Taking the Dis out of Disability
Tips to Find a Fulfilling Career with a Disability
More and more young people are diagnosed with disabilities. Disabilities aren’t new, but now they have names and, in some cases, treatments to lessen the effects. While stereotypes are being broken and accommodations can be made regarding course work, what happens when a person diagnosed with a disability enters the workforce?
In all honesty, the considerations are not that different whether you have a disability or not.
- Take a look at your interests and abilities. Focus on these before you set specific goals and think about how challenges you may face may impact your future.
- Look at your grades and talk to your professors. Both can provide information on your strengths and needs.
- Different types of assessment are available to provide aptitude for certain career options. If you are interested, the Career Development Center offers such an assessment to all students and alumni.
Once you know your abilities and your area of interest, you can have a more effective job search. Again, these tips can aid all job seekers.
- Read over job descriptions to find positions that tap into your strengths.
- Participate in an internship or shadowing experience to get a firsthand idea of what a position would really be like.
- Network by joining organizations that share your interests or takes classes in subjects that you enjoy. Both may lead you to more opportunities.
- Talk to someone in the Career Development Center that can help you locate your marketable skills and help you narrow your job search. Be sure to provide a list of job descriptions that appeal to you.
- Apply to positions for which you qualify based on knowledge, skill and interest.
- In an interview, present yourself as the capable individual you are with the ability to perform the job well.
When to disclose?
In some cases, a disability may be evident: a person needing the assistance of a wheelchair. In others, however, the disability may not be so evident: a person with dyslexia. When should you disclose that information?
If you decide to disclose a disability, do so after the job has been offered. For your protection, you may want to have someone from human resources present when and if you choose to do so. There are some things you will want to consider:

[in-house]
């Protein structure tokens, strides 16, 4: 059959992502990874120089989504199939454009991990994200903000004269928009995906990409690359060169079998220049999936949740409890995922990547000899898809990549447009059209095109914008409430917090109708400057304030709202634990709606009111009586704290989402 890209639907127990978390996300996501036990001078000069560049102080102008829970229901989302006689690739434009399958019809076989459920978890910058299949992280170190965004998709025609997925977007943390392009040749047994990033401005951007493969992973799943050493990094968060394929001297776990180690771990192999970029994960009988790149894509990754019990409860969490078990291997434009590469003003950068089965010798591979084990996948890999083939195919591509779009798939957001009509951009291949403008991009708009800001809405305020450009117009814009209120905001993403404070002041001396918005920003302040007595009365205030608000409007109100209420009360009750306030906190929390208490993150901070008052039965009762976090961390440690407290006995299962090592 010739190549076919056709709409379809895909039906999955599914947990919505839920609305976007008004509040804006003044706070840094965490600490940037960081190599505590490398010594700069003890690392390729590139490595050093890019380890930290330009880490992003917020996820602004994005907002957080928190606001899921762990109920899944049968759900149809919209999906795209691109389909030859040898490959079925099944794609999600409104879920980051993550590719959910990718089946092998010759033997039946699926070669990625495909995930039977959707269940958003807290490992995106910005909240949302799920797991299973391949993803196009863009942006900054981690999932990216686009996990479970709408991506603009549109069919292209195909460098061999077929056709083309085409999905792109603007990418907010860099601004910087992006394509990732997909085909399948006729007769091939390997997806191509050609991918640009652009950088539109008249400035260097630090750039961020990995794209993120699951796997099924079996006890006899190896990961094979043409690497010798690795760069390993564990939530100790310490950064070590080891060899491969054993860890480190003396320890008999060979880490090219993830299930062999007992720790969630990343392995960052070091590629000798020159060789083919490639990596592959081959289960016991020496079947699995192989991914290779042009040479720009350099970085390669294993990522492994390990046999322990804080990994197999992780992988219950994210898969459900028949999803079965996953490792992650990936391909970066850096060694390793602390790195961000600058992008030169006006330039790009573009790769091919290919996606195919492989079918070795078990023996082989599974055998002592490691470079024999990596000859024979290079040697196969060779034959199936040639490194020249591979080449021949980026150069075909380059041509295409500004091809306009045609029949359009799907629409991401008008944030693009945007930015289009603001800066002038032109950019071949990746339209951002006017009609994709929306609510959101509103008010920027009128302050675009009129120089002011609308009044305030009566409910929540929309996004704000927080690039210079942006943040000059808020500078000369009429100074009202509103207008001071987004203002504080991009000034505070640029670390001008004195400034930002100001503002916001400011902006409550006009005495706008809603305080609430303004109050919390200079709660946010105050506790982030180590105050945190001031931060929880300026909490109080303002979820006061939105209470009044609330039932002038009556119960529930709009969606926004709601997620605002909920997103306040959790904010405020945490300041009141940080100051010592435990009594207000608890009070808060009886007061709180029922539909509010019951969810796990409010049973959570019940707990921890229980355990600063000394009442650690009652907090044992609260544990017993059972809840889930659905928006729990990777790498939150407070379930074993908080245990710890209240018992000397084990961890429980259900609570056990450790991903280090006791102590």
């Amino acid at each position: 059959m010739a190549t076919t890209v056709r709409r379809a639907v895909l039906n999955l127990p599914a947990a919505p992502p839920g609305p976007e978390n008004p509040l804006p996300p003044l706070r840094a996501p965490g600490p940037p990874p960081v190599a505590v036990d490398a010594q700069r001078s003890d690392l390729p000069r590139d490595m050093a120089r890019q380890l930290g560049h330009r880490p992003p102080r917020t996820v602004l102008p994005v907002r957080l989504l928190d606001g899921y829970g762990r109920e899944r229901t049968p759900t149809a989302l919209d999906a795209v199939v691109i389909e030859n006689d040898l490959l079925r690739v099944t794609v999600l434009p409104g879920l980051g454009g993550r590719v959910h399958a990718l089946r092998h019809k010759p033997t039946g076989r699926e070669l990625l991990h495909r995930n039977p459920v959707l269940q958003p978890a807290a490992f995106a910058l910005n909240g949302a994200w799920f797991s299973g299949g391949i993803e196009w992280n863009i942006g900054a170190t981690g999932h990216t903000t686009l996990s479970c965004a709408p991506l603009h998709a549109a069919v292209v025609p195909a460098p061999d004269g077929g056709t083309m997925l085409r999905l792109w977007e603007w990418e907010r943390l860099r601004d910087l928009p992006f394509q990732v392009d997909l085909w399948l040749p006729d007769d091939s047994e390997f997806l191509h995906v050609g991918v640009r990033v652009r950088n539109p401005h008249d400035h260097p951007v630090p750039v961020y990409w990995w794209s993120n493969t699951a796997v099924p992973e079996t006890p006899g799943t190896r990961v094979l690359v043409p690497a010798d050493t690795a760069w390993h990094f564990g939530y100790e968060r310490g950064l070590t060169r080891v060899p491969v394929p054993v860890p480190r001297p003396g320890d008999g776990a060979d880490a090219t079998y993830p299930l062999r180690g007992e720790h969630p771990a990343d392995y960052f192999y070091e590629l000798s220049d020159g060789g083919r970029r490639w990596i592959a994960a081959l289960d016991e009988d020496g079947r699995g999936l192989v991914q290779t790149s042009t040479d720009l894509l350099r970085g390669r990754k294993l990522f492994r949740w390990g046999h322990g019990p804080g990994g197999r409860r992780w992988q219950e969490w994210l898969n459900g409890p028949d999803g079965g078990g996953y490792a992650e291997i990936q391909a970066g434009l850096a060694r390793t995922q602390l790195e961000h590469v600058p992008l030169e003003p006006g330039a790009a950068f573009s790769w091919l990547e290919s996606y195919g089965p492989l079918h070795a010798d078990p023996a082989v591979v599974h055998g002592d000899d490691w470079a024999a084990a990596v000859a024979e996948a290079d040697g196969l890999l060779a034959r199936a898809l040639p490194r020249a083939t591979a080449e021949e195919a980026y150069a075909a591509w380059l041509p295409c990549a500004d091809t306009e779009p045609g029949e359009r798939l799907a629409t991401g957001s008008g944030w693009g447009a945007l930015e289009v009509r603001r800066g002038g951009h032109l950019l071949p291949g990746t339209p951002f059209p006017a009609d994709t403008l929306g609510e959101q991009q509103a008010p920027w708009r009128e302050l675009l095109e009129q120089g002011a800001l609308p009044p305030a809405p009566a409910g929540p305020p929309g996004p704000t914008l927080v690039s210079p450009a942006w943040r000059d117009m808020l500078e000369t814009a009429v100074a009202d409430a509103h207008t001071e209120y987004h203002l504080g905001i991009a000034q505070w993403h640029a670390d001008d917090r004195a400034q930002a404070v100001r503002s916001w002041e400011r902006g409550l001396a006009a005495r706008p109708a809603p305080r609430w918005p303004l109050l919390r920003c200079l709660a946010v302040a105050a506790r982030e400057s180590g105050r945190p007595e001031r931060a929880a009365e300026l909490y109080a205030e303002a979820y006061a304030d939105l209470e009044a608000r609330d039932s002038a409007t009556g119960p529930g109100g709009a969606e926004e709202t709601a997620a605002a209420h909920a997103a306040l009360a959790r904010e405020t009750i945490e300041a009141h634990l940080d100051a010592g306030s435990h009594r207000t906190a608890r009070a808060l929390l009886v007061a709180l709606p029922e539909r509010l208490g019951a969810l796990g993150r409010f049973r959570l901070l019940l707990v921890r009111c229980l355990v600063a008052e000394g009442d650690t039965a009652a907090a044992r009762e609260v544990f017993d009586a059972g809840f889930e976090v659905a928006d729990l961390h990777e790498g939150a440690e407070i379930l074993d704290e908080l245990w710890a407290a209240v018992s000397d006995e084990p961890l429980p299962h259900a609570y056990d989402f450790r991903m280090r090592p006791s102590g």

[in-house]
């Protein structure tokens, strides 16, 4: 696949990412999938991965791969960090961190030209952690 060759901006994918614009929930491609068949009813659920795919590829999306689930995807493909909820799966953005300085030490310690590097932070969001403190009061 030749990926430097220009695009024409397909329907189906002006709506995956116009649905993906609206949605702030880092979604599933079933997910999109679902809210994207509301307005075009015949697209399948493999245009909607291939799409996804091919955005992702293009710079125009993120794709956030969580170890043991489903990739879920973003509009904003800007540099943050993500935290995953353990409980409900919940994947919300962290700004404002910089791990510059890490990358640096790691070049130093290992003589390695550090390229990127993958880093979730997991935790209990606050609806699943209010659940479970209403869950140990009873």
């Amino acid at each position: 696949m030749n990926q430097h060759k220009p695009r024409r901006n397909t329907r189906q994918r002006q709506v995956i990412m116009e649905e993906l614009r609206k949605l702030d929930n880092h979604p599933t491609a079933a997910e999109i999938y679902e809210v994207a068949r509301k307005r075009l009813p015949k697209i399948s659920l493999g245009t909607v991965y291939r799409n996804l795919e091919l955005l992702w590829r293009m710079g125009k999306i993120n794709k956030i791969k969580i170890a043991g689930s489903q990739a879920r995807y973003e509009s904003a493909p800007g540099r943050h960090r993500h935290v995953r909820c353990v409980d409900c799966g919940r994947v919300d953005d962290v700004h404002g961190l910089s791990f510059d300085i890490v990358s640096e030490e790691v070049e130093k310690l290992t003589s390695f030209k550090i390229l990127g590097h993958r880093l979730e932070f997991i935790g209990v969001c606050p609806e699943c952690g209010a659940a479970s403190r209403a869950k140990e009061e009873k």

- Be straightforward and honesty but remain positive. For example: I have difficulty following multi-step instructions when given verbally. You can help me by allowing me writing them down.
- Be prepared to answer questions once a disability is disclosed. Your employer may want to know the features of your specific disability, how it affects your performance, and examples of past accommodations and their success.
- Be sure to describe the necessary accommodations needed as well as personal strategies you have developed to perform the job well.
- Be able to provide documentation for your disability.
- Ask your supervisor to provide written list of job performance expectations as well as written documentation your discussion, detailing any specific accommodations that have been arranged to record the mutual understanding of what you need to be productive on the job.
There are also state-funded organizations such as Vocational Rehab that will assist people with disabilities in seeking employment, offering training and accommodations as needed.
Article topics:job search
We know getting the perfect job can be one tough nut to crack. Luckily, the secret to your success is right here in Troup County, where you’ll find a wide range of career opportunities. And we’re here to serve you with a large helping of job openings, tips and resources. Stay positive - there are plenty of employers out there looking for one smart cookie just like you!
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